José Vinãls, Ceyla Pazarbasioglu, Jay Surti, Mr. Aditya Narain, Ms. Michaela Erbenova, and Mr. Julian T Chow
The U.S., the U.K., and more recently, the E.U., have proposed policy measures directly targeting complexity and business structures of banks. Unlike other, price-based reforms (e.g., Basel 3 and G-SIFI surcharges), these proposals have been developed unilaterally with material differences in scope, design and implementation schedules. This may exacerbate cross-border regulatory arbitrage and put a further burden on consolidated supervision and cross-border resolution. This paper provides an analysis of the potential implications of implementing different structural policy measures. It proposes a pragmatic and coordinated approach to development of these policies to reduce risk of regulatory arbitrage and minimize unintended consequences. In doing so, it also aims to identify a set of common policy measures that countries could adopt to re-scope bank business models and corporate structures.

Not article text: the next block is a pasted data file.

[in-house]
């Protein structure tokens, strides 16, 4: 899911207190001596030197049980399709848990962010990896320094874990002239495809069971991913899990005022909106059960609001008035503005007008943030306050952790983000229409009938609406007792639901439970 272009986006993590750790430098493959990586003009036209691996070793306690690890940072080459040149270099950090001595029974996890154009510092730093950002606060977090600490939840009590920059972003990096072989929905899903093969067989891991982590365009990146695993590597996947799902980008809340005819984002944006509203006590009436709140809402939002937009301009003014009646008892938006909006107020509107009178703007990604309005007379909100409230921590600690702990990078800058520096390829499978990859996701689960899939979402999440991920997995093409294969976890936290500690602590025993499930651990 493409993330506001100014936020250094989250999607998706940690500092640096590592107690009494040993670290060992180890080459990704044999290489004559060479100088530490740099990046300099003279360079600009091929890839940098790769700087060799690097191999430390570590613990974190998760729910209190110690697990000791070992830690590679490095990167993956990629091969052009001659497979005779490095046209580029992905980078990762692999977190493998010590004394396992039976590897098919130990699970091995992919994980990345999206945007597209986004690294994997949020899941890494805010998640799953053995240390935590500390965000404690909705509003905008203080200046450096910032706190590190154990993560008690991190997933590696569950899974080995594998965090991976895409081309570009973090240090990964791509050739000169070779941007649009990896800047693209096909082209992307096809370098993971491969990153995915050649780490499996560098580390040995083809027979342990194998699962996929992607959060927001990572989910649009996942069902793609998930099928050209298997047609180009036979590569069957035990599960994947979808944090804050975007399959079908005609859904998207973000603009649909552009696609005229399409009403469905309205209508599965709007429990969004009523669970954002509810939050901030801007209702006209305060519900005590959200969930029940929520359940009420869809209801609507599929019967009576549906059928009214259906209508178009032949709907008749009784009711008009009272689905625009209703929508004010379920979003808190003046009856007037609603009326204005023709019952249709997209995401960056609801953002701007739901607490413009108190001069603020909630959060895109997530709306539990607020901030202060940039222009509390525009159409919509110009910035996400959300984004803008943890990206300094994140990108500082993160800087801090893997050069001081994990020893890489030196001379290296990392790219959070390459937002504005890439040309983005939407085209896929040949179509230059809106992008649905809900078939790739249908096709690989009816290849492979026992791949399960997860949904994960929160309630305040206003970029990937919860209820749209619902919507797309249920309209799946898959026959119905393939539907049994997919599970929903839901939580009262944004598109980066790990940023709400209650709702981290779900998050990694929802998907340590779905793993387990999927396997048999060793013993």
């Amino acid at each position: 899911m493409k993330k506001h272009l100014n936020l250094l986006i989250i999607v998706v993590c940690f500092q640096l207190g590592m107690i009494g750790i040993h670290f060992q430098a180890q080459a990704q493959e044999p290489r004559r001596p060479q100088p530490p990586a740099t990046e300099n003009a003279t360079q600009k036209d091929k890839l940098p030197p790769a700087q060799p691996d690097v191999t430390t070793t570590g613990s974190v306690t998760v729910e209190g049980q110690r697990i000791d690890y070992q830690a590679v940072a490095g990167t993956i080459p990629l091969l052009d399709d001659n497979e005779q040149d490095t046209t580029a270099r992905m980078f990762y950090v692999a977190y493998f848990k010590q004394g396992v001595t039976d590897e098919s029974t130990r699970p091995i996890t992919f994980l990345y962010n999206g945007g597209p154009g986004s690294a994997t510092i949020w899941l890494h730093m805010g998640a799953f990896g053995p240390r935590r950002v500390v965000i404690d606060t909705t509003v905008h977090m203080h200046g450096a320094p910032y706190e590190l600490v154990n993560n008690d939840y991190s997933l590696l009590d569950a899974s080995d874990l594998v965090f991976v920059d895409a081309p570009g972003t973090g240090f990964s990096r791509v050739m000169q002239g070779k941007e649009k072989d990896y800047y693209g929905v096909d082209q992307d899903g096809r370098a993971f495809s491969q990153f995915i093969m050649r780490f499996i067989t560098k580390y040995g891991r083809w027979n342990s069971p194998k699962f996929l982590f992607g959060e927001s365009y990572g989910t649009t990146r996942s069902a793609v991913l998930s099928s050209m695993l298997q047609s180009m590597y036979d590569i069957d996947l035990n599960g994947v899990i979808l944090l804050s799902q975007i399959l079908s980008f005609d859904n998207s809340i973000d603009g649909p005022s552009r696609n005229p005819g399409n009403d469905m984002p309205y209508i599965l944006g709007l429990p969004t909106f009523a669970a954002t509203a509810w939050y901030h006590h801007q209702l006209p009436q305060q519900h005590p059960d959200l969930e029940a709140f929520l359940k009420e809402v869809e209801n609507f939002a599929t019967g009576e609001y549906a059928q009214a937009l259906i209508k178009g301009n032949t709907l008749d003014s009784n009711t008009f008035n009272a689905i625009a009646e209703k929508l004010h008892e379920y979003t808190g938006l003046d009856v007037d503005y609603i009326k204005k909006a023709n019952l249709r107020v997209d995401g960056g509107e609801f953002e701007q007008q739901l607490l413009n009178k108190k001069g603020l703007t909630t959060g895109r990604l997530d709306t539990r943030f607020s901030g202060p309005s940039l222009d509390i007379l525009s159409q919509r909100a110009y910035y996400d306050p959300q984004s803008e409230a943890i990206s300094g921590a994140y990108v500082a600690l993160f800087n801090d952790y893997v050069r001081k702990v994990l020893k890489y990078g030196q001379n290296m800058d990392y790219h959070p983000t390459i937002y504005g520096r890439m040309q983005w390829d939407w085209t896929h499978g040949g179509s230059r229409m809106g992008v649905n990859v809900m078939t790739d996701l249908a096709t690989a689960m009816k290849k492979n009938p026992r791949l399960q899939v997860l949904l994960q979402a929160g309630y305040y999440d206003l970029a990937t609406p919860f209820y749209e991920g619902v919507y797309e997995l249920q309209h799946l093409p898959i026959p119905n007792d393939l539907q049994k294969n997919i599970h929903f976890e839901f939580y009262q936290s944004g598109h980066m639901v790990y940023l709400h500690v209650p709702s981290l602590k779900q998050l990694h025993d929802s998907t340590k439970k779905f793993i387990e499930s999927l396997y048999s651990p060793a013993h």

This paper presents key findings of the Ex Post Assessment of Longer-Term Program Engagement for Bolivia. Bolivia is a country that is perceived as having one of the best structural reform records in Latin America but experienced sluggish per capita growth, and made virtually no progress in reducing income-based poverty measures. The paper presents a summary account of Bolivia’s performance under IMF-supported programs. It emphasizes that to address Bolivia’s main economic problems—insufficient growth, and fiscal and financial fragility—a new medium-term program should be focused on fundamental institutional and structural reforms.